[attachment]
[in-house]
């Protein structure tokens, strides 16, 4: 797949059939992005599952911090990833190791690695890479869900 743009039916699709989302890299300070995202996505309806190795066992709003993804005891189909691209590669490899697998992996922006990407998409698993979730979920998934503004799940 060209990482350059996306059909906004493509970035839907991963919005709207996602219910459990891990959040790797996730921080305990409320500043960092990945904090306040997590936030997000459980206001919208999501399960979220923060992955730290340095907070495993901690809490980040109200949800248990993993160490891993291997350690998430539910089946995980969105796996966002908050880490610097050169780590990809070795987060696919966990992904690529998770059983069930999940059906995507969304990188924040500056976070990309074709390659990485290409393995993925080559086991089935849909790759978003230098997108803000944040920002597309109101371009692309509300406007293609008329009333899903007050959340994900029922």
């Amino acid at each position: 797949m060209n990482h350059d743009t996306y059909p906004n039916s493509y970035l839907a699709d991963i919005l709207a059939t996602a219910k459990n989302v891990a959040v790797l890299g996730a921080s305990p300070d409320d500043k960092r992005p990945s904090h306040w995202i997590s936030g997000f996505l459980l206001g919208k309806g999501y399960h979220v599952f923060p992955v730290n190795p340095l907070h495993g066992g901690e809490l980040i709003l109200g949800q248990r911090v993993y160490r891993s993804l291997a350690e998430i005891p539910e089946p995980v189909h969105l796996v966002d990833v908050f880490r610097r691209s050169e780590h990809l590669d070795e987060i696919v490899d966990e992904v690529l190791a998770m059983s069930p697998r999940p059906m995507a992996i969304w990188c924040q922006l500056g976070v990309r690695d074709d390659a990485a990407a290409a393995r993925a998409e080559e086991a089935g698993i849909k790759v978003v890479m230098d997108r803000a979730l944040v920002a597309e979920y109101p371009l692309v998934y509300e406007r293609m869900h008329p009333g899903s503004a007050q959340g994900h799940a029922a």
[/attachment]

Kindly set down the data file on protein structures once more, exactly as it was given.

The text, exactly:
[in-house]
């Protein structure tokens, strides 16, 4: 797949059939992005599952911090990833190791690695890479869900 743009039916699709989302890299300070995202996505309806190795066992709003993804005891189909691209590669490899697998992996922006990407998409698993979730979920998934503004799940 060209990482350059996306059909906004493509970035839907991963919005709207996602219910459990891990959040790797996730921080305990409320500043960092990945904090306040997590936030997000459980206001919208999501399960979220923060992955730290340095907070495993901690809490980040109200949800248990993993160490891993291997350690998430539910089946995980969105796996966002908050880490610097050169780590990809070795987060696919966990992904690529998770059983069930999940059906995507969304990188924040500056976070990309074709390659990485290409393995993925080559086991089935849909790759978003230098997108803000944040920002597309109101371009692309509300406007293609008329009333899903007050959340994900029922």
């Amino acid at each position: 797949m060209n990482h350059d743009t996306y059909p906004n039916s493509y970035l839907a699709d991963i919005l709207a059939t996602a219910k459990n989302v891990a959040v790797l890299g996730a921080s305990p300070d409320d500043k960092r992005p990945s904090h306040w995202i997590s936030g997000f996505l459980l206001g919208k309806g999501y399960h979220v599952f923060p992955v730290n190795p340095l907070h495993g066992g901690e809490l980040i709003l109200g949800q248990r911090v993993y160490r891993s993804l291997a350690e998430i005891p539910e089946p995980v189909h969105l796996v966002d990833v908050f880490r610097r691209s050169e780590h990809l590669d070795e987060i696919v490899d966990e992904v690529l190791a998770m059983s069930p697998r999940p059906m995507a992996i969304w990188c924040q922006l500056g976070v990309r690695d074709d390659a990485a990407a290409a393995r993925a998409e080559e086991a089935g698993i849909k790759v978003v890479m230098d997108r803000a979730l944040v920002a597309e979920y109101p371009l692309v998934y509300e406007r293609m869900h008329p009333g899903s503004a007050q959340g994900h799940a029922a």